‘Bye Bye Birdie’ runs at Sonoma Valley High through Feb. 5

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SVHS presents “Bye Bye Birdie”

When: Jan. 27, 28, and Feb. 3, 4 at 7 p.m., and Jan. 29 and Feb. 5 at 2 p.m.

Where: Sonoma Valley High School Little Theater, 20000 Broadway

Directed by: Janet Martin, with Janine Duma.

The team: Scenic artist Deanna Nichols, costume designer Rene Rodriguez, poster design by Hannah Sendaydiego, stage manager Wyatt Lage and program design by Wyatt Lage.

How much: $10 for adults, $5 for children. Tickets available at the theater box office, and in advance at Readers Books, Pharmaca and at SVHS.

On a rainy Friday afternoon, following a long week of after-school practices, the cast of Sonoma Valley High School’s “Bye Bye Birdie” has been given the day off from further rehearsal. But instead of going home, several of them have gathered in the still-damp courtyard of Peet’s Coffee, taking advantage of a short window of sunlight to enjoy each other’s company, sans the singing and dancing they’ll finally be showing off beginning this weekend.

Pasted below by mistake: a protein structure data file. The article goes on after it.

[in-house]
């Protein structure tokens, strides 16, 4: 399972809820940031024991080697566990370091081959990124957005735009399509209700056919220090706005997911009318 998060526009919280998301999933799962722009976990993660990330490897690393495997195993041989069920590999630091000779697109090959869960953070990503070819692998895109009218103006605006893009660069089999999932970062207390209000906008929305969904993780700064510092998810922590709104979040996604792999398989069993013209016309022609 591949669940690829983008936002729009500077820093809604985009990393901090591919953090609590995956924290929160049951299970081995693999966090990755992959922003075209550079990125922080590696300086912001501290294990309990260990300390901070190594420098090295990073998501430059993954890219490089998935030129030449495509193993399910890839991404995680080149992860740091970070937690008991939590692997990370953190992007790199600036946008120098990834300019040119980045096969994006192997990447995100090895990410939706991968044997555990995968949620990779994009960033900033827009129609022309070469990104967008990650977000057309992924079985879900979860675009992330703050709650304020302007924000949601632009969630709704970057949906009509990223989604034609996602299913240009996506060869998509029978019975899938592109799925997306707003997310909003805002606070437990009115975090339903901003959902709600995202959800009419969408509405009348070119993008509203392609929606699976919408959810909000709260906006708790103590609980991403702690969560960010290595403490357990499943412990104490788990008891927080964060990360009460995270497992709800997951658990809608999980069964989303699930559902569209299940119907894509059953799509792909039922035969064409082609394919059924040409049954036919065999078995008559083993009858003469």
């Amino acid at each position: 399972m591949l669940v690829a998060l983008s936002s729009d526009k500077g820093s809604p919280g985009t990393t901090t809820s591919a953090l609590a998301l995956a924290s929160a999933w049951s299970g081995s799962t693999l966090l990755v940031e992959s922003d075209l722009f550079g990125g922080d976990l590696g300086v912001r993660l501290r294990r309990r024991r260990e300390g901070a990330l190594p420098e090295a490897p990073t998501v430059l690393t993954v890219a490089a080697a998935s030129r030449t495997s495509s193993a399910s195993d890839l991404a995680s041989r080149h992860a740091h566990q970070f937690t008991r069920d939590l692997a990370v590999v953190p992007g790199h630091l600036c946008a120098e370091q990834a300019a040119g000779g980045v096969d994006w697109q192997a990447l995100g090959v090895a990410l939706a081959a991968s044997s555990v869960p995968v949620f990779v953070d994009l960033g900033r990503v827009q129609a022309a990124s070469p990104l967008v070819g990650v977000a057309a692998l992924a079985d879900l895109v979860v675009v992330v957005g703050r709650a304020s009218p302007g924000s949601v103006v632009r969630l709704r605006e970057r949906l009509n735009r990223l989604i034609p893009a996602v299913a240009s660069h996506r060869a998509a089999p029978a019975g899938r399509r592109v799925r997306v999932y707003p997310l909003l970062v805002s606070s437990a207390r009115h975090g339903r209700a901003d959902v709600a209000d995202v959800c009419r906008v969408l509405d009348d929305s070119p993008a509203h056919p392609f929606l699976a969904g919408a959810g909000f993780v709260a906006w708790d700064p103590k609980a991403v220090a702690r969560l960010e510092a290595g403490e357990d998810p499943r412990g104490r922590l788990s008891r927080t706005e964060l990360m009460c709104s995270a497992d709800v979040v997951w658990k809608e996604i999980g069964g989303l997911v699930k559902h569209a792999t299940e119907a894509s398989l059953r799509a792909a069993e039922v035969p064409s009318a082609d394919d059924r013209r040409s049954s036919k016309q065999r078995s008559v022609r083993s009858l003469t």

Out of a cast of 35, about a dozen students are present, huddled around a table, warm drinks in hand, back-packs in their laps to keep them off the wet concrete floor.

“When we’re all together somewhere,” says Lauren Smith, who plays the parts of teenager Nancy and Mama Mae Peterson, “we more-or-less take over the place.”

“We’re kind of a mob, but we’re a happy mob,” agrees Earnest Moore, who doubles in the show as 10-year-old Randolph McAfee and teenager Carl.

A happy mob.

Sounds appropriate for a show about what happens when the teenagers of Sweet Apple, Ohio descend into hysteria after a local girl, 14-year-old Kim MacAfee, is randomly chosen to be publicly kissed by a famous rock-and-roller, Conrad Birdie (Noah Bartolome), on “The Ed Sullivan Show.”

In the Tony-winning 1960 show by Michael Stewart, Lee Adams and Charles Strouse, the self-obsessed Birdie has been drafted into the Army. The planned “goodbye kiss” is part of a publicity stunt dreamed up by the singer’s manager, Albert (Cian Martin, alternating with Dominic Bongiavanni) and his secretary Rosie (played alternately by Hannah Sendaydiego and Hannah Ford Monroe).